I'll ask around to see if my neighbors have any good contractor relationships.

  6. #6
    Join Date
    Jul 2004
    Posts
    322
    My Home Depot sells a foaming condenser coil, but it's kind of expensive and looks like it would take about 3 cans to do any good. They also sell an evaporator coil cleaner, in a bottle with a picture of a condenser. Go figure. I went to an appliance parts store and found some real condenser coil cleaner, in a one-gallon jug, but it contained sodium hydroxide, i.e. lye.

  7. #7
    Join Date
    Feb 2004
    Location
    Maine
    Posts
    483
    Originally posted by Irascible
    Coil cleaner is not generally sold in retail stores because they wouldn't do enough volume to justify stocking it. Some very popular coil cleaners are not caustic at all. The rest will eat your face off (figuratively), but so will oven cleaner. The last I checked the grocery store had an abundant supply of oven cleaner.

    If your condenser is surrounded by rock, thick grass or concrete then it's probably fine. Many condensers in these parts go ten years or more and never get cleaned without a problem. I'm not promoting that as good. It's just a fact. If your unit is surrounded by a dust bowl or cottonwood trees then that's a different story.

    Since you've kept up on the filters, the odds of the evaporator coil being dirty are slim to none.

    Pick your contractor well. A good contractor will check the charge by the superheat or subcooling methods and truly fine tune. Most of them just stick their gauges on and ballpark it. And an awful lot of them add a pound or two for the hell of it. People erroneously think you need new Freon now and then, so why not? It pads the bill and makes you think they did something useful.

    In any event, get the wrong contractor and he'll change nothing if you're lucky and make things worse if you're not. Get the right one and he'll probably change nothing of importance and might make it better if you're lucky. Guess what... There are more bad contractors than good. There’s some good information on my site that might help you distinguish between good and bad.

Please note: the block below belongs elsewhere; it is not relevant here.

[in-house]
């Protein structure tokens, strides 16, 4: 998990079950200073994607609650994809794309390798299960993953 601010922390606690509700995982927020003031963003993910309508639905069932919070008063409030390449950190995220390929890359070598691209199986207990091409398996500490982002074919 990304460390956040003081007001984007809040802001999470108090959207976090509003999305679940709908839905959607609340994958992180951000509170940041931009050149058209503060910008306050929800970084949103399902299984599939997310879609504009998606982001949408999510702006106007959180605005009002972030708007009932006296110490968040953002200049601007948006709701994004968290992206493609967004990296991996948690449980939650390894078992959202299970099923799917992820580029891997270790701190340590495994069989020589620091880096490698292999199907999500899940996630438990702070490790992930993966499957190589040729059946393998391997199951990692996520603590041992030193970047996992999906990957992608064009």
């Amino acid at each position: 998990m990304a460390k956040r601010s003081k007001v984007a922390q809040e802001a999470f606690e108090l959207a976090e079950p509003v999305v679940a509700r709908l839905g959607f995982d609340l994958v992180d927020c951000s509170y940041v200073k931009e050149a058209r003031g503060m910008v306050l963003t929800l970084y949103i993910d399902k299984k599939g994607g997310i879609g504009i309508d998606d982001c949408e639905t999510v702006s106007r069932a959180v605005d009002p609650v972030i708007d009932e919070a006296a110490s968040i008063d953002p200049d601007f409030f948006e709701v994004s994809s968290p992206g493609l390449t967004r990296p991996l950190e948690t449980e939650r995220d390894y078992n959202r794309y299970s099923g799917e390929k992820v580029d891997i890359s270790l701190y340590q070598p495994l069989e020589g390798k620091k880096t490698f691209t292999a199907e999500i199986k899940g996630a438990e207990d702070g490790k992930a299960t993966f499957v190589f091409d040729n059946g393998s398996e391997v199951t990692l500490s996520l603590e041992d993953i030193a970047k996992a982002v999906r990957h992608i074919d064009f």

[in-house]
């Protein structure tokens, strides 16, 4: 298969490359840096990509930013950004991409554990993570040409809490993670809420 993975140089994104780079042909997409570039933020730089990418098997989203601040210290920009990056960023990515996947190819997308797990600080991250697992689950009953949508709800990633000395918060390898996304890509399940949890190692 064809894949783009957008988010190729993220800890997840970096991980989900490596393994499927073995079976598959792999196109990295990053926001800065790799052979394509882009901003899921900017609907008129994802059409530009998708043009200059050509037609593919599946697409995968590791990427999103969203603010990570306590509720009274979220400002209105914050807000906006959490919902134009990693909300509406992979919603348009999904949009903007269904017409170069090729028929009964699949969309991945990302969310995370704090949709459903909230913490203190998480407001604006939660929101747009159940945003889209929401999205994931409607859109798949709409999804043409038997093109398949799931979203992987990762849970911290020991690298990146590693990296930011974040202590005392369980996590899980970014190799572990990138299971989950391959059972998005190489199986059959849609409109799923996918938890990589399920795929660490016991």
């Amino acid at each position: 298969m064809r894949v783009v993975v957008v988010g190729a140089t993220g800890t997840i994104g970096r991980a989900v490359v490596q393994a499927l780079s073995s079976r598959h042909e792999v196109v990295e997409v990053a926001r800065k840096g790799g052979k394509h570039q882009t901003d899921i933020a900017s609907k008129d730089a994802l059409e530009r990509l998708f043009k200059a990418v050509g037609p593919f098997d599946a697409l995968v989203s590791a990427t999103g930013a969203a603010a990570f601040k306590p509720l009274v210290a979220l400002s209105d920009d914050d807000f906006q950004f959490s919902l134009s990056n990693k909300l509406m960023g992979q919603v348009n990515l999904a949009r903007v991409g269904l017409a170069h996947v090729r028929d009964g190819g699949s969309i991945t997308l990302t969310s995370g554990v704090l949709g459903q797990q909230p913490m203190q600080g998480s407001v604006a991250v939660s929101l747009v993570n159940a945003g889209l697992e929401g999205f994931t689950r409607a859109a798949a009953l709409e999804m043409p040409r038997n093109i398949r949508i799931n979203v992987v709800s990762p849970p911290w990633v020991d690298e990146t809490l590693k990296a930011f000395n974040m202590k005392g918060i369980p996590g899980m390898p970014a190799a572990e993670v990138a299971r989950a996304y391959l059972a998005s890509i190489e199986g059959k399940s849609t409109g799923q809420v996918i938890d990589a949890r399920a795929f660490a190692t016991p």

You do make a good point. I have used simple green before with pretty good results. I know there are coil cleaners out there that are not toxic, but they just don't seem to work well. It seem the more toxic something is the better it works

  8. #8
    Join Date
    Mar 2002
    Location
    Concord, CA
    Posts
    2,635
    Indeed. I LOVE Calgon's NuBrite. I've even used it on evaporator coils. The liability, lawyers and financial ruin be damned!

  9. #9
    Join Date
    Feb 2002
    Location
    Houston Tx
    Posts
    344
    Why not just flush it really good with water using a sprayer. be careful not to damage the fins.

  10. #10
    Join Date
    Jan 2004
    Location
    PA
    Posts
    68,757
    If you've been doing the cells on a 30 to 60 day period, then at worst a little simple green will take care of the indoor coil.

    Contractor locator map

    How-to-apply-for-Professional

    How many times must one fix something before it is fixed?

  11. #11
    Join Date
    Apr 2002
    Posts
    64
    What exactly is "simple green"? Is it the Calgon NuBrite?

    The installers sealed the air handler pretty good, so I would have to remove this clear rubbery insulation they applied and then remove a bunch of screws.

    I think I'll leave it to the professionals

  12. #12
    Join Date
    Apr 2003
    Location
    Northern Virginia, Fairfax County
    Posts
    641
    Originally posted by daverubin
    What exactly is "simple green"? Is it the Calgon NuBrite?

    Simple Green is a cleaning product. Look for it on the shelves with all the cleaning materials at Home Depot, Lowes. By the way, it is a pretty green in color in a clear plastic bottle.

    Al